Bengalis are known as the sweetened lot.People who speak a sweet language called ”Bangla” ,people who can act sweet(read ‘nyaka’ or overtly coy)if they wish to and people who love their sweets to death.Well to tell you the truth these rendezvous of Bengalis with sweetness, as a youngster living in Kolkata(nee’ Calcutta) always made me feel sweets are overrated virtues of Bengali cuisine.Any non-bengali I have met from outside Kolkata have started or ended their conversation with me as ”Do you like roshogolla ,mishti doi?” or ”Oh! I love mishti doi” .Come on there’s so much more in Bengali cuisine than just sticking with this eerie affinity for mishti(sweets) .But as they say as you grow up(read grow old) your mind tends to be less rebellious and more grounded to reality.Staying outside Kolkata have now knocked some senses in me that cliches are cliches for a reason.Nothing can beat Mishti doi in popularity.It is the Amitabh Bachchan of Bengali cuisine.The ultimate showstopper.Time tested,survived all the competitions and travelled across the country as the brand ambassador of Bengali cuisine,you have no other choice than to love this sweetened yogurt,very typical of Bengal and some other regions of eastern India.
The term mishti doi for me conjures up a memory of a chilled earthen pot filled with a slightly pink colored sweetened yogurt,with a thick layer on top,creamy when spooned out yet well set in the wet earthen pot.With the spoon I would happily make an indent in a corner of the doi in the earthen pot and lick the spoon up with closed eyes.As a kid I was intrigued by the slightly pink colored yogurt and always wondered why we nicknamed it lal doi(red yogurt) and not golapi doi( pink yogurt).May be we are a color-blind lot! The art of making this yogurt, has hardly ever crossed the threshold of the Bengali sweatshops and not entered the Bengali kitchen until recently probably because the traditional process of making mishti doi is bit time consuming than making the white yogurt variety at home. The traditional preparation of mishti doi calls for caramelizing the full fat milk with sugar or jaggery. The thickened milk is then set to ferment overnight in a pot along with a some fresh yogurt which works as culture for fermenting.Earthen pots are traditionally used to set this yogurt as the pot allows evaporation of water through it’s pores allowing the yogurt to set in the perfect temperature.Phew ! Thankfully every long cut has got an equal and opposite short cut! Trust me on my take of the Newtonian law.I prefer shortcuts that gives splendid results without compromising on the quality.And this is how I do my mishti doi .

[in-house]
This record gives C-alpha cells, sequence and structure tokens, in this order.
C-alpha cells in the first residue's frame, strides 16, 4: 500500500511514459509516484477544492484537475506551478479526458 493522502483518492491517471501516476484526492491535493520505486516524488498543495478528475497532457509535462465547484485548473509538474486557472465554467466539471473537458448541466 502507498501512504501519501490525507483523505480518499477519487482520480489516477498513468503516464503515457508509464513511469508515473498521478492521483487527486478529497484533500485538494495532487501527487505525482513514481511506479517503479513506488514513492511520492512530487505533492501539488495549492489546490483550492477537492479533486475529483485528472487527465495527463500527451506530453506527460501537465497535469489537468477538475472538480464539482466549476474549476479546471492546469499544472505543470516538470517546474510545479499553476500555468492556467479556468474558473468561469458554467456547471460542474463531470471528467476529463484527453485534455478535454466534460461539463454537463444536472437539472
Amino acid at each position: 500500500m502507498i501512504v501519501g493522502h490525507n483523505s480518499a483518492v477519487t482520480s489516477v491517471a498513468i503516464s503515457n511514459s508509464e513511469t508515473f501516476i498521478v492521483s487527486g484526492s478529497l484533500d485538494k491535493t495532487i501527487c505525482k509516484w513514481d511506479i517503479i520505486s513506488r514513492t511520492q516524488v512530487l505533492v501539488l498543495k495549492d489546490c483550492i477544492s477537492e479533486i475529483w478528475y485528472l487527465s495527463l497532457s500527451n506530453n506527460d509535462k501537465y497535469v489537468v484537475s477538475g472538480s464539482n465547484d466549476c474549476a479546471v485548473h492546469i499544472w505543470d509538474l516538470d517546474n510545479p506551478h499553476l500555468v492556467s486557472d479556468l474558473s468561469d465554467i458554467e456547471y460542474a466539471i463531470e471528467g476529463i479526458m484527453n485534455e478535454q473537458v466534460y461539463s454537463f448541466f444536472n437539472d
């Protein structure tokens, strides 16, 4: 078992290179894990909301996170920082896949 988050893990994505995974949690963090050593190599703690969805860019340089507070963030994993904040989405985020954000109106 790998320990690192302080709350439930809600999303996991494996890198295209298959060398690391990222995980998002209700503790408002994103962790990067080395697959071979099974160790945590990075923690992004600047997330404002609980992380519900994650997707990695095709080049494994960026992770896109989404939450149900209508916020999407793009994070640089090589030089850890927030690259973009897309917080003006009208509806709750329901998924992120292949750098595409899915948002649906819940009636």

Stop Press : This yogurt tastes even better,more creamy and decadent a day later !
- 14oz condensed milk
- 14oz evaporated milk or 1 litre full fat milk reduced to 40 % of it’s original content
- 14oz Greek yogurt or thick flavorless plain yogurt
Serves : 6
- Preheat the oven to 180 C
- Additional step : If using full fat milk instead of canned evaporated milk ,heat milk in a heavy bottomed pan,stirring continuously till the milk is reduced to almost 40 % of it’s original content(removing 60% of the water content in the milk) . Remove from the heat and let it cool at room temperature.
- In a large container mix the condensed milk,the evaporated milk or the thickened reduced milk and plain yogurt.
- Whisk the contents of the mix ,till there is no lump.
- Pour the mixture in a baking container of your choice.
- Bake at 180 C for exactly 15 minutes and then turn off the oven.
- Do not open the heated oven and let the yogurt seat there and cool down slowly for at least 6-7 hours or overnight.
- Remove the set yogurt from the oven,cover with a cling film or aluminium foil and put it in the fridge.
- Serve chilled.